If I force Discourse to use HTTPS without checking every resource, what happens?


I see a ton of warnings about making sure every resource is HTTPS (which I’ve done) before using force-https in the Discourse security settings. What happens if I don’t?

If my background URL in my CSS code is only HTTP, will that just fail to load until I update my CSS to a proper HTTPS link http://example.com/uploads/default/original/1x/something.jpg vs https://example.com/uploads/default/original/1x/something.jpg, or does the entire site catastrophically destroy itself?

What’s the risk if I have the padlock and SSL?


You can test by going to your secured site (you might need to go incognito) and use Chrome (or similar) to inspect – then check the Security tab. It will list anything not being served over HTTPS that you may have missed.

The thing that we see frequently is social logins not redirecting to the HTTPS URL.

Once that’s validated you can force safely traffic.


My site is secure, I made sure of that when my padlock wasn’t showing up.

My big question is what happens if someone were to force it regardless? Does the site become inoperable until a file update and rebuild is forced, is it impossible to connect, does it show HTTPS without actual security (like a misconfigured cloudflare)?


It depends on what isn’t secure. If it’s images you’ll see a security error, if it’s an SSO redirection then SSO will fail. I imagine there are thousands of other possible outcomes depending on what the specific missing content is.

This isn’t my area of expertise. @supermathie can probably elaborate.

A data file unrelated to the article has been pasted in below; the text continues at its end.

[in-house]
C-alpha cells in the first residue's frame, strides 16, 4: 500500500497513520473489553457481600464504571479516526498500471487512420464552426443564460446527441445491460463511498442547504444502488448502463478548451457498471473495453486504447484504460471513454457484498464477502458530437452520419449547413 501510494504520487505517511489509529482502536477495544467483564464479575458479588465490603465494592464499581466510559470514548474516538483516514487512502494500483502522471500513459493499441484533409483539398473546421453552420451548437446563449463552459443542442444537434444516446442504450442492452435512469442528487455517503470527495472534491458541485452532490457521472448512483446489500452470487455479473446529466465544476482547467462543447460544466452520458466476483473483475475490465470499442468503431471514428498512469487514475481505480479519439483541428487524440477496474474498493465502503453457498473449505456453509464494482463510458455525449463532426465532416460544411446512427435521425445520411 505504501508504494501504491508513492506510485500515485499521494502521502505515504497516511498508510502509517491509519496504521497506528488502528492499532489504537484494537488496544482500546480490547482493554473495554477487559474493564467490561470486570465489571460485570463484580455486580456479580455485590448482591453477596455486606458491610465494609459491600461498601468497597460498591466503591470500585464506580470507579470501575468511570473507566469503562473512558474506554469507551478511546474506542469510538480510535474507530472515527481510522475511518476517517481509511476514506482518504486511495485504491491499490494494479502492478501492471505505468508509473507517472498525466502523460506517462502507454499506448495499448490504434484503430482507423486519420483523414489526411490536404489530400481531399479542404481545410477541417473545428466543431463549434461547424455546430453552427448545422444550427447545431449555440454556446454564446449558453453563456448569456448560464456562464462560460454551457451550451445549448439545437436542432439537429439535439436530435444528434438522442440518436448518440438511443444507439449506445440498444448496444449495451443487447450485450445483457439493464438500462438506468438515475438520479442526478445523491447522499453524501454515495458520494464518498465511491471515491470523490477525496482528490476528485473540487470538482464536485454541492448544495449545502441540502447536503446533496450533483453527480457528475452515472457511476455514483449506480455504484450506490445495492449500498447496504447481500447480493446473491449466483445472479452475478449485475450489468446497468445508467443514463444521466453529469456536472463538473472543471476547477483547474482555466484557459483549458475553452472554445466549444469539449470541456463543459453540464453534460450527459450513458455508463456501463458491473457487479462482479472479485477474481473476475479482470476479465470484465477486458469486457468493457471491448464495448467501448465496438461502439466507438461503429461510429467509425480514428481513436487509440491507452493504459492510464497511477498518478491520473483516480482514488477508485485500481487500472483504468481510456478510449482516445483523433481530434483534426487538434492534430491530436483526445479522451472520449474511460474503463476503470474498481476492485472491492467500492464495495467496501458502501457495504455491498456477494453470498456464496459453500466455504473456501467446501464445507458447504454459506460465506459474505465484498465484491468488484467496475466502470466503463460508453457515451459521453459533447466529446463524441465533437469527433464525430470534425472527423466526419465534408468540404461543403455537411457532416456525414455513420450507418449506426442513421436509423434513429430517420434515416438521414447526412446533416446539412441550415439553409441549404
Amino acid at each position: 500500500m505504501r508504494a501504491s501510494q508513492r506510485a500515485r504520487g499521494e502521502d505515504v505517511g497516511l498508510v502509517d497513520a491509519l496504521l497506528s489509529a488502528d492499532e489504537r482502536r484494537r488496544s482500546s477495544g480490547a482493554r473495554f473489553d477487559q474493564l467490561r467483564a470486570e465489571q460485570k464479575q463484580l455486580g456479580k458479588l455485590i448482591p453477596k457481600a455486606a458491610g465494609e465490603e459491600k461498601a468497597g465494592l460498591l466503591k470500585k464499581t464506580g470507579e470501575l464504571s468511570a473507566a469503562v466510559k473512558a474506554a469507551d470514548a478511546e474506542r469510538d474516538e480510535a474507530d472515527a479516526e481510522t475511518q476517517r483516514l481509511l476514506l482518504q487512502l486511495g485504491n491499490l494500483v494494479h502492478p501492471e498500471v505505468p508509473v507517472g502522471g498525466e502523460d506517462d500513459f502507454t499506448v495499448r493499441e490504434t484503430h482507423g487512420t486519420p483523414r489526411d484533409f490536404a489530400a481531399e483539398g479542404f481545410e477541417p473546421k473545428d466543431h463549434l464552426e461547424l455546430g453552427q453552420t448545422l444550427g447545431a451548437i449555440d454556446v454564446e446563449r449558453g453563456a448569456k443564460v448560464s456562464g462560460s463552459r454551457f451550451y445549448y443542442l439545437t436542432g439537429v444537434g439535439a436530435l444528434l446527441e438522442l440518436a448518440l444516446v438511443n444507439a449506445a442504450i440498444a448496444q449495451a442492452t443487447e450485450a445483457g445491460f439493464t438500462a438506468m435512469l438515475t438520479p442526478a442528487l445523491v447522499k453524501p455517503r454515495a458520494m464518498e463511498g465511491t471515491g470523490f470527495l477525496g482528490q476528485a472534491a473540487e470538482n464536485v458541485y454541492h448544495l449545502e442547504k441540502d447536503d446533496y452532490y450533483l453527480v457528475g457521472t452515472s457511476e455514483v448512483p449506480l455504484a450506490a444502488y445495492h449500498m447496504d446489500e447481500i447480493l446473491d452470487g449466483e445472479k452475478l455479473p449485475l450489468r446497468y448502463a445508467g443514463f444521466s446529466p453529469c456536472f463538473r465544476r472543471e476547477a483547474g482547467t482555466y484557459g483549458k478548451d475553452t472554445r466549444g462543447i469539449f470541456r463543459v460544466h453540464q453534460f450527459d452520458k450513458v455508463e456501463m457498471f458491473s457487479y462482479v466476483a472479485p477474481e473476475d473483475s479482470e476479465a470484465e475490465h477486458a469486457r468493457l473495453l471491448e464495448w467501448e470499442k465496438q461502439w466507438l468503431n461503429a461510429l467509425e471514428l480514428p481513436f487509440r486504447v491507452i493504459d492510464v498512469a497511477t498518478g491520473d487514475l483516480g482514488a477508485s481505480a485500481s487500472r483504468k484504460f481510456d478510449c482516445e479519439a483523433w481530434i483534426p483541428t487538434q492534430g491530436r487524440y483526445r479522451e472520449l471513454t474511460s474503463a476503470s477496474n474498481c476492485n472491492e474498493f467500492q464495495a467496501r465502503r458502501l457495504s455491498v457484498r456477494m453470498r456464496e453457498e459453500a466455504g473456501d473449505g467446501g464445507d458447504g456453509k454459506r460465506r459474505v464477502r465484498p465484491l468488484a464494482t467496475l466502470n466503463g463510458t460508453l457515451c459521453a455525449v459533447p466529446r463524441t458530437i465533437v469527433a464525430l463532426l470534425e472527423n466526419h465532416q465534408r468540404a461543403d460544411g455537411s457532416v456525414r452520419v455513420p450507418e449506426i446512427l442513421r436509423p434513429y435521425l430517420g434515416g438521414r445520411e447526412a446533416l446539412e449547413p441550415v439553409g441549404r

So the non HTTPS links simply fail, because the force HTTPS is a simple “discard HTTP links” instead of a “insert a well placed S in the link”?

That makes a lot more sense, and puts me a bit at ease that there’s no network tampering, even if well intentioned.

(Michael Brown) #6

You’re pretty much on.

The behaviour depends on the browser in question, but in general I think you’re safe assuming:

  • images will load (with a warning)
  • other resources such as .js or .css will refuse to load

If you want to be extra careful before forcing SSL, visiting Chrome’s net-internals page: chrome://net-internals/#hsts and adding your domain to the STS set will let your “preview” how your browser will behave with “Force SSL” enabled:

(presumably you can do this in other browsers, I just know off hand how to do it for Chrome)


Verified with a few independent sites, as well as @HAWK’s suggestion through the F12 menu, so mine’s already safe.

Good thing my CSS is 20 lines long, lol. Wasn’t much to double check around my tiny site to ensure SSL.

Thanks for the info!

(Michael Friedrich) #8

One thing you can also do to verify SSL is fully operational - do the discobot tutorial with a new user and go until the certificate is rendered. If that SVG rendering fails, this is most likely an SSL error then, meaning to say that Ruby’s SSL verification failed.

I had that once when I didn’t have OCSP configured in Nginx.